Find out that a colleague earns more than you or that the salary you earn is lower than average can be disappointing. If you can not negotiate a raise, underpaid is an important reason to start exploring new jobs.
Being constantly handed over for promotions is another red flag that you and your employer are not on the same page. "If your employer does not recognize your talent, or what you have to offer is no longer a good fit for your current organization, it's time to move on," says Clarke.
The company is in trouble
Finally, if the rumor mill gossips with gossip about potential hourly cuts, layoffs or mergers, it's a clear signal to start looking. "Do not be the last person on a sinking ship," warns Case. Ideally, you should try to stay in your role until you find another one.
This is because job searching while you are still employed gives you a better position to be selective. While you still have a reliable paycheck, there is less pressure to skip so-so deals because you are worried that retirement or unemployment will end.
Five steps to take the next if you want to look for a new job
Let's say you read through every sign above and you think it's time to quit the job. The experts explained some steps to take the next:
1. Find Out What You Want and Make It Famous
Ibrahim-Taney recommends that you take the time to describe your ideal role and think about who in your network can help you get it. Share with former employees, employers and colleagues what position you are looking for so that they can let you know if something should come up. When you build contacts with people, job opportunities can appear organically.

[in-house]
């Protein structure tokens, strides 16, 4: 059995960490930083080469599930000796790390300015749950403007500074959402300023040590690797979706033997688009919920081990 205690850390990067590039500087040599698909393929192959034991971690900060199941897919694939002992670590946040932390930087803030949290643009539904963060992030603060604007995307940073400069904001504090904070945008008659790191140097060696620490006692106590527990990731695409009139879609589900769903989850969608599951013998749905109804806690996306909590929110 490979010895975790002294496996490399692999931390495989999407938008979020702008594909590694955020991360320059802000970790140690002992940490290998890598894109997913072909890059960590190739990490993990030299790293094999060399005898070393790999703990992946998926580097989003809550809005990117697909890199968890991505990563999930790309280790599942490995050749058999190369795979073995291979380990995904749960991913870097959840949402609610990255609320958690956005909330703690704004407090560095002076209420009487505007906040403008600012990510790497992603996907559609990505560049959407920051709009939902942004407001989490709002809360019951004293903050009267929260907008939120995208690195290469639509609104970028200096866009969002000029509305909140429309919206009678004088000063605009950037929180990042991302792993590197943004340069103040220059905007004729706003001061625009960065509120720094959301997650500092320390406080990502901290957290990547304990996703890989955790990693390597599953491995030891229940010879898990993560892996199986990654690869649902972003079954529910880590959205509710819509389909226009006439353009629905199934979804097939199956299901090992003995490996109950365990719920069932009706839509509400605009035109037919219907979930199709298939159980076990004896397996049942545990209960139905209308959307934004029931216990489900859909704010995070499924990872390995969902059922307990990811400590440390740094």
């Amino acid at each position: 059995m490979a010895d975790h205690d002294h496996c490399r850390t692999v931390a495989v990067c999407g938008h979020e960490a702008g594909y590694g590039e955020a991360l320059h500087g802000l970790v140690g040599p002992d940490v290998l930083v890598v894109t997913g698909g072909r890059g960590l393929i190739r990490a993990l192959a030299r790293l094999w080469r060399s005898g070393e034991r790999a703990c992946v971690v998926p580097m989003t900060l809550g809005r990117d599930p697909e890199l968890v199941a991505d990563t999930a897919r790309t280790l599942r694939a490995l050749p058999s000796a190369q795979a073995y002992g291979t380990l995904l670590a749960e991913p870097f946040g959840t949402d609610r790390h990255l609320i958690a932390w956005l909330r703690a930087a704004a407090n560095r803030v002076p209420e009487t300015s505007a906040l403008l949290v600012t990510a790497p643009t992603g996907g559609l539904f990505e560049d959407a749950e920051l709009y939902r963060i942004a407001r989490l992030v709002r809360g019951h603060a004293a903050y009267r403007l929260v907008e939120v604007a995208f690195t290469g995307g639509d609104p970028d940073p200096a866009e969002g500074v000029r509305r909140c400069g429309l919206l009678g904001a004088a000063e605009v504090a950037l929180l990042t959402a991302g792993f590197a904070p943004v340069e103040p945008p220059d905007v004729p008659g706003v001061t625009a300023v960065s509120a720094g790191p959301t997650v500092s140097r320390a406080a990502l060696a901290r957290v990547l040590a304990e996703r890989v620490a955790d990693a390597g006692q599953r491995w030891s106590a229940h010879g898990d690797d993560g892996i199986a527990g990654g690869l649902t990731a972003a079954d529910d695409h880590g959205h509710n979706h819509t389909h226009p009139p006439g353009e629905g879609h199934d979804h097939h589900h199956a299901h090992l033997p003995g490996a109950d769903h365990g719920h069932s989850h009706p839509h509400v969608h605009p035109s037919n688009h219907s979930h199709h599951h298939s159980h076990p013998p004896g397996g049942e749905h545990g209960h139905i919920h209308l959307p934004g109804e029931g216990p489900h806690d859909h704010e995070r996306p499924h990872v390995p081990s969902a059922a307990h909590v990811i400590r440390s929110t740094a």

2. Start your job search, but keep it quiet
Searching for a new role while working a full-time job can be difficult, but maintaining employment and a steady paycheck can help you avoid having to choose a new job in desperation. Do not leave your day job immediately until you are sure that you have found a better job opportunity. If you do not know how your employer would respond to news of your job search, Ibrahim-Taney said to keep plans to yourself until you have some offers to report.
3. Update your LinkedIn profile and configure alerts
Clarke recommends that you optimize your profile so recruiters can find you. Also set automatic job alerts so you do not miss an opportunity.
4. Come up with a job interview strategy
For job interviews that take place during working hours, make sure you have access to a private interview place that is not your car, according to Clark. And if you are still working from home, just make sure you have a quiet and well-lit place where you will not be interrupted.
5. Always negotiate, even during a pandemic
Negotiations are something that employers expect, says Case. Come to the negotiating table with research to back up the salary you are asking for, and know that you can negotiate other terms in addition to your salary, such as time off, stock and your job title.
How long should you expect a job search to take?
How long it takes to land a new job depends on your professional skills, industry and the overall job market. According to the Bureau of Labor Statistics in early 2021, the average unemployment rate for a typical unemployed person is 26 weeks and 53% of people are out of work for 15 weeks or more.
In the end, whether or not you decide to quit the job without a set up job is a personal choice. But since it can take you several months before you land a new role, you can stay in your current job for as long as possible in a more stable financial situation.
If your gut after reviewing these signs says it's time to go, consider updating your resume and posting work feelings so you can get a new and better role.